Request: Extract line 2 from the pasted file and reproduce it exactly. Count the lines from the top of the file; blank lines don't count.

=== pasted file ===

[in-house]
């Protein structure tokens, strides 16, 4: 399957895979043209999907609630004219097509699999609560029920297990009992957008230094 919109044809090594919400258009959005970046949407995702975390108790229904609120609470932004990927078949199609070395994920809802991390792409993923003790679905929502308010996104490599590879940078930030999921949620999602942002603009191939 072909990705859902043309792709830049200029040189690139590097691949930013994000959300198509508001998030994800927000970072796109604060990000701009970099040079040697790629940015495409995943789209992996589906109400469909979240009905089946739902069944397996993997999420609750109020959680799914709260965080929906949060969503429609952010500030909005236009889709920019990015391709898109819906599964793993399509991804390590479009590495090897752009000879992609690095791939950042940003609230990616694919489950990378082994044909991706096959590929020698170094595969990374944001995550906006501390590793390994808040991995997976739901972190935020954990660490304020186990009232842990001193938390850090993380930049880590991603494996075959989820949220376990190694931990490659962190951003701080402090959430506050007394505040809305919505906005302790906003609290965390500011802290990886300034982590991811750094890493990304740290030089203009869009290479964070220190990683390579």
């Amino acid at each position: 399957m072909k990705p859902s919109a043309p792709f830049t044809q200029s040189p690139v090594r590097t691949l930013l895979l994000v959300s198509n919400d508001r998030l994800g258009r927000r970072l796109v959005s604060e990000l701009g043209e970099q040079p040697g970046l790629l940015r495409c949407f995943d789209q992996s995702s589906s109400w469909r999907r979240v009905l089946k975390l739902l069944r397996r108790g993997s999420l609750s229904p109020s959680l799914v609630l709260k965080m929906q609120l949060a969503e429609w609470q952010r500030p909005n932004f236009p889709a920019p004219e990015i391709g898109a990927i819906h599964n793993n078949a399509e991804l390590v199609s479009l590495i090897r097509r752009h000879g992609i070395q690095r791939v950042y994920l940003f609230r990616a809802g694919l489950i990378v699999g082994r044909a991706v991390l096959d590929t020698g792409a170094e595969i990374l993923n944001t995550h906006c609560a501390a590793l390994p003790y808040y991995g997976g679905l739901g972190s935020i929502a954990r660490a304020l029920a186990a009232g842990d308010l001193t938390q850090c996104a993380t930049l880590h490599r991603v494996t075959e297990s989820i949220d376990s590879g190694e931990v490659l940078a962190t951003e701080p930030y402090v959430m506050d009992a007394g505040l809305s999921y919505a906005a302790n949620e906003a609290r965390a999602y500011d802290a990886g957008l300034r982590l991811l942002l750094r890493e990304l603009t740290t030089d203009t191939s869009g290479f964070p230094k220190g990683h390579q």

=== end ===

């Protein structure tokens, strides 16, 4: 399957895979043209999907609630004219097509699999609560029920297990009992957008230094 919109044809090594919400258009959005970046949407995702975390108790229904609120609470932004990927078949199609070395994920809802991390792409993923003790679905929502308010996104490599590879940078930030999921949620999602942002603009191939 072909990705859902043309792709830049200029040189690139590097691949930013994000959300198509508001998030994800927000970072796109604060990000701009970099040079040697790629940015495409995943789209992996589906109400469909979240009905089946739902069944397996993997999420609750109020959680799914709260965080929906949060969503429609952010500030909005236009889709920019990015391709898109819906599964793993399509991804390590479009590495090897752009000879992609690095791939950042940003609230990616694919489950990378082994044909991706096959590929020698170094595969990374944001995550906006501390590793390994808040991995997976739901972190935020954990660490304020186990009232842990001193938390850090993380930049880590991603494996075959989820949220376990190694931990490659962190951003701080402090959430506050007394505040809305919505906005302790906003609290965390500011802290990886300034982590991811750094890493990304740290030089203009869009290479964070220190990683390579």